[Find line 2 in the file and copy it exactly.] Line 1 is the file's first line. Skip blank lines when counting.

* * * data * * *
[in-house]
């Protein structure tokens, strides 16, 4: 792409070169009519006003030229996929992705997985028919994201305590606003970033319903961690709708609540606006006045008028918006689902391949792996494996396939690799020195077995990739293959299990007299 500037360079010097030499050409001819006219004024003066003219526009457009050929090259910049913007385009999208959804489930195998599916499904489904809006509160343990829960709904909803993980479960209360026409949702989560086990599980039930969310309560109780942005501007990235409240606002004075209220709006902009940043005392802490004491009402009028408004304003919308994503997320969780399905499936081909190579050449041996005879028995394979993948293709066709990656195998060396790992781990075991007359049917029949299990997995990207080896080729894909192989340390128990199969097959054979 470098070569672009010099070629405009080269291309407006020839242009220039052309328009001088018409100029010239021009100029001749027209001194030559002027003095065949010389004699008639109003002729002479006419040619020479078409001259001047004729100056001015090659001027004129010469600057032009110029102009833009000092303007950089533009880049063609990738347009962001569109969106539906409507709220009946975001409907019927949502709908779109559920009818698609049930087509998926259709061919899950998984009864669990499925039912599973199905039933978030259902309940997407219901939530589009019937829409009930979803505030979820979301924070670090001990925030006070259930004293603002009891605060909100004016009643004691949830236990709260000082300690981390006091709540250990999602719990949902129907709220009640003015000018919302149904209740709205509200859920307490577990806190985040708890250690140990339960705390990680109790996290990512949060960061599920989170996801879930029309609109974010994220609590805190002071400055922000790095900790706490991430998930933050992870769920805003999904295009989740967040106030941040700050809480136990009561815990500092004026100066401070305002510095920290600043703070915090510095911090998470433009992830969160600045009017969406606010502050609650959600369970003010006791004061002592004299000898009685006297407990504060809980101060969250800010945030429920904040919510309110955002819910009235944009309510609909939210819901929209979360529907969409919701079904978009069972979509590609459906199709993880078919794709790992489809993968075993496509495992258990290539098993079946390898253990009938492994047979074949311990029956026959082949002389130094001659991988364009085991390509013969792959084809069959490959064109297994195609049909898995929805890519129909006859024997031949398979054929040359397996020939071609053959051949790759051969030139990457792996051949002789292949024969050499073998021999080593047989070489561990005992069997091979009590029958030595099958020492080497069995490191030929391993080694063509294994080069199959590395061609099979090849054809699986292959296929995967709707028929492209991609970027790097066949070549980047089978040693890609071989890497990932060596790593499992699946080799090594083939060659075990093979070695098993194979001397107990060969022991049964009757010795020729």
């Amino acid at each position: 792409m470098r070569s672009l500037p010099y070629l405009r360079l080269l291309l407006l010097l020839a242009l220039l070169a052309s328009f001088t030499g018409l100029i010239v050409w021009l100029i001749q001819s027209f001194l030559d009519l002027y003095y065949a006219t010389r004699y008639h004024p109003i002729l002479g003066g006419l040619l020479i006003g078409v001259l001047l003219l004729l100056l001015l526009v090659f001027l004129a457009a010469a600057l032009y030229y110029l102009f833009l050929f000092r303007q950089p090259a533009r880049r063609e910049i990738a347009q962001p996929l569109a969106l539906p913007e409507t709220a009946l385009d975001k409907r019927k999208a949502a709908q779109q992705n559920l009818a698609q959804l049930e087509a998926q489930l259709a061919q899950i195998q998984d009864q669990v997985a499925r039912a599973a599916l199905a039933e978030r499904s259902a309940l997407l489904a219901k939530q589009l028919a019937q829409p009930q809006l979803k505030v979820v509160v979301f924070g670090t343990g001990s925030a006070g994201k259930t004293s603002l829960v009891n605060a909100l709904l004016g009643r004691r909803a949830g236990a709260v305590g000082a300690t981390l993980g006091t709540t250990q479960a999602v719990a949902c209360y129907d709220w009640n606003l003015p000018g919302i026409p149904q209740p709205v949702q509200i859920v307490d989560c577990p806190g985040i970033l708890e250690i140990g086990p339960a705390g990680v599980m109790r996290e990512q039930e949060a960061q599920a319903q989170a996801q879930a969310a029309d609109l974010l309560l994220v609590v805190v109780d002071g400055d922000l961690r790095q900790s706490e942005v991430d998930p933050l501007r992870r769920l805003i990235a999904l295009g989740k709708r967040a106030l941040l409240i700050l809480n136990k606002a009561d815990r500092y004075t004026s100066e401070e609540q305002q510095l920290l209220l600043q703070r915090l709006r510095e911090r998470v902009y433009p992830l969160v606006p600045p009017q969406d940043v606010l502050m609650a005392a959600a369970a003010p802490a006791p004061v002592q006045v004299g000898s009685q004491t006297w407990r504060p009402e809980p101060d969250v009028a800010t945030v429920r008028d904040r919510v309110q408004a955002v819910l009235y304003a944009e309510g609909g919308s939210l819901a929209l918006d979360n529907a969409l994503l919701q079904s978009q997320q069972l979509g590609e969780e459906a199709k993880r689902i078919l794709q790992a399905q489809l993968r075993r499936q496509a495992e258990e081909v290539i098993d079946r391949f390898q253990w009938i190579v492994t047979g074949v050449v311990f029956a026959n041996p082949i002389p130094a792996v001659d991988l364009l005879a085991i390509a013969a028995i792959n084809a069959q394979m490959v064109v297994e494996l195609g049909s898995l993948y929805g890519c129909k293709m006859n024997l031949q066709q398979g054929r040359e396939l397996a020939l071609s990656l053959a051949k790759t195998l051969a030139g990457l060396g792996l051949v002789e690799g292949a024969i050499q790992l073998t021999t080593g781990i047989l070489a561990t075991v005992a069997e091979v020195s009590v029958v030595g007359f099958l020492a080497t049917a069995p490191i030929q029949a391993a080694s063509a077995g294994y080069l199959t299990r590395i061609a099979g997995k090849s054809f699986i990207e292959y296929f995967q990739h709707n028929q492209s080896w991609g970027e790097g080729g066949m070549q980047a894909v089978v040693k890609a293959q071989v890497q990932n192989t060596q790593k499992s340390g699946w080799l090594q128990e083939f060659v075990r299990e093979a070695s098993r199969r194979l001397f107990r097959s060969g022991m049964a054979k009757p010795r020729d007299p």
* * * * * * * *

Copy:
């Protein structure tokens, strides 16, 4: 792409070169009519006003030229996929992705997985028919994201305590606003970033319903961690709708609540606006006045008028918006689902391949792996494996396939690799020195077995990739293959299990007299 500037360079010097030499050409001819006219004024003066003219526009457009050929090259910049913007385009999208959804489930195998599916499904489904809006509160343990829960709904909803993980479960209360026409949702989560086990599980039930969310309560109780942005501007990235409240606002004075209220709006902009940043005392802490004491009402009028408004304003919308994503997320969780399905499936081909190579050449041996005879028995394979993948293709066709990656195998060396790992781990075991007359049917029949299990997995990207080896080729894909192989340390128990199969097959054979 470098070569672009010099070629405009080269291309407006020839242009220039052309328009001088018409100029010239021009100029001749027209001194030559002027003095065949010389004699008639109003002729002479006419040619020479078409001259001047004729100056001015090659001027004129010469600057032009110029102009833009000092303007950089533009880049063609990738347009962001569109969106539906409507709220009946975001409907019927949502709908779109559920009818698609049930087509998926259709061919899950998984009864669990499925039912599973199905039933978030259902309940997407219901939530589009019937829409009930979803505030979820979301924070670090001990925030006070259930004293603002009891605060909100004016009643004691949830236990709260000082300690981390006091709540250990999602719990949902129907709220009640003015000018919302149904209740709205509200859920307490577990806190985040708890250690140990339960705390990680109790996290990512949060960061599920989170996801879930029309609109974010994220609590805190002071400055922000790095900790706490991430998930933050992870769920805003999904295009989740967040106030941040700050809480136990009561815990500092004026100066401070305002510095920290600043703070915090510095911090998470433009992830969160600045009017969406606010502050609650959600369970003010006791004061002592004299000898009685006297407990504060809980101060969250800010945030429920904040919510309110955002819910009235944009309510609909939210819901929209979360529907969409919701079904978009069972979509590609459906199709993880078919794709790992489809993968075993496509495992258990290539098993079946390898253990009938492994047979074949311990029956026959082949002389130094001659991988364009085991390509013969792959084809069959490959064109297994195609049909898995929805890519129909006859024997031949398979054929040359397996020939071609053959051949790759051969030139990457792996051949002789292949024969050499073998021999080593047989070489561990005992069997091979009590029958030595099958020492080497069995490191030929391993080694063509294994080069199959590395061609099979090849054809699986292959296929995967709707028929492209991609970027790097066949070549980047089978040693890609071989890497990932060596790593499992699946080799090594083939060659075990093979070695098993194979001397107990060969022991049964009757010795020729």